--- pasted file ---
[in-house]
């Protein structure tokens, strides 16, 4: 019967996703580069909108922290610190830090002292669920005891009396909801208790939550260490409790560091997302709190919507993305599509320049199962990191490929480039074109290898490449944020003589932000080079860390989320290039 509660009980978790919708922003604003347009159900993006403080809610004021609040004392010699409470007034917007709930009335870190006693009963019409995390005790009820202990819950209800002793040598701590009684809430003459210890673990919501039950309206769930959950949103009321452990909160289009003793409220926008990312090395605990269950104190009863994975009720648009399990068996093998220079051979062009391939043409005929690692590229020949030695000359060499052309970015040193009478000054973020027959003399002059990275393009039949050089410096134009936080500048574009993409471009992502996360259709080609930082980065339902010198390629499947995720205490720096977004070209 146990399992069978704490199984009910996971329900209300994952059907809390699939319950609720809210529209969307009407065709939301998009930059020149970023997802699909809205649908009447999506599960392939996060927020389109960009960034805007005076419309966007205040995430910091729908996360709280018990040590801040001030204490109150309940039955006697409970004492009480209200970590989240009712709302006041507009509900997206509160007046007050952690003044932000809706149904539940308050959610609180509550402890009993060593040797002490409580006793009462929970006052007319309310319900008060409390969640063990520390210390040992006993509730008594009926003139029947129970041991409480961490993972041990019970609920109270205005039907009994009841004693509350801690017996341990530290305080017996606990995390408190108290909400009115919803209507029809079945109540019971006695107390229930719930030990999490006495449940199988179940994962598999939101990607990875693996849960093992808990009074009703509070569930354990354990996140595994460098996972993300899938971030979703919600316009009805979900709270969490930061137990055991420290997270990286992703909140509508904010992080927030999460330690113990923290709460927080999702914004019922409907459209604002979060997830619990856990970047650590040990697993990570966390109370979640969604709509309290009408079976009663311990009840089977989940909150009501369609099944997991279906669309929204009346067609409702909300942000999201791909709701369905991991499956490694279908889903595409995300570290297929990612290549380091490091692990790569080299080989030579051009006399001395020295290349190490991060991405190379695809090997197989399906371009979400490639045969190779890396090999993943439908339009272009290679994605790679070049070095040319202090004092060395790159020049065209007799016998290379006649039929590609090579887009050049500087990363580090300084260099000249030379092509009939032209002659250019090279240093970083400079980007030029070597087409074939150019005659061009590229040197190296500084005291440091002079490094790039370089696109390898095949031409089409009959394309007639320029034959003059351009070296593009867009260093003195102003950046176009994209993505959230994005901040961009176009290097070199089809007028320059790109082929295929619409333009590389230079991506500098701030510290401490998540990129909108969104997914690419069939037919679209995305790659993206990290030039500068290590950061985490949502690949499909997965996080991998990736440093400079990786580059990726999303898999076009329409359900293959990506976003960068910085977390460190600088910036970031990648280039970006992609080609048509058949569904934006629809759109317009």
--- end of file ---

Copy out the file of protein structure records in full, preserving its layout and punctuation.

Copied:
[in-house]
């Protein structure tokens, strides 16, 4: 019967996703580069909108922290610190830090002292669920005891009396909801208790939550260490409790560091997302709190919507993305599509320049199962990191490929480039074109290898490449944020003589932000080079860390989320290039 509660009980978790919708922003604003347009159900993006403080809610004021609040004392010699409470007034917007709930009335870190006693009963019409995390005790009820202990819950209800002793040598701590009684809430003459210890673990919501039950309206769930959950949103009321452990909160289009003793409220926008990312090395605990269950104190009863994975009720648009399990068996093998220079051979062009391939043409005929690692590229020949030695000359060499052309970015040193009478000054973020027959003399002059990275393009039949050089410096134009936080500048574009993409471009992502996360259709080609930082980065339902010198390629499947995720205490720096977004070209 146990399992069978704490199984009910996971329900209300994952059907809390699939319950609720809210529209969307009407065709939301998009930059020149970023997802699909809205649908009447999506599960392939996060927020389109960009960034805007005076419309966007205040995430910091729908996360709280018990040590801040001030204490109150309940039955006697409970004492009480209200970590989240009712709302006041507009509900997206509160007046007050952690003044932000809706149904539940308050959610609180509550402890009993060593040797002490409580006793009462929970006052007319309310319900008060409390969640063990520390210390040992006993509730008594009926003139029947129970041991409480961490993972041990019970609920109270205005039907009994009841004693509350801690017996341990530290305080017996606990995390408190108290909400009115919803209507029809079945109540019971006695107390229930719930030990999490006495449940199988179940994962598999939101990607990875693996849960093992808990009074009703509070569930354990354990996140595994460098996972993300899938971030979703919600316009009805979900709270969490930061137990055991420290997270990286992703909140509508904010992080927030999460330690113990923290709460927080999702914004019922409907459209604002979060997830619990856990970047650590040990697993990570966390109370979640969604709509309290009408079976009663311990009840089977989940909150009501369609099944997991279906669309929204009346067609409702909300942000999201791909709701369905991991499956490694279908889903595409995300570290297929990612290549380091490091692990790569080299080989030579051009006399001395020295290349190490991060991405190379695809090997197989399906371009979400490639045969190779890396090999993943439908339009272009290679994605790679070049070095040319202090004092060395790159020049065209007799016998290379006649039929590609090579887009050049500087990363580090300084260099000249030379092509009939032209002659250019090279240093970083400079980007030029070597087409074939150019005659061009590229040197190296500084005291440091002079490094790039370089696109390898095949031409089409009959394309007639320029034959003059351009070296593009867009260093003195102003950046176009994209993505959230994005901040961009176009290097070199089809007028320059790109082929295929619409333009590389230079991506500098701030510290401490998540990129909108969104997914690419069939037919679209995305790659993206990290030039500068290590950061985490949502690949499909997965996080991998990736440093400079990786580059990726999303898999076009329409359900293959990506976003960068910085977390460190600088910036970031990648280039970006992609080609048509058949569904934006629809759109317009």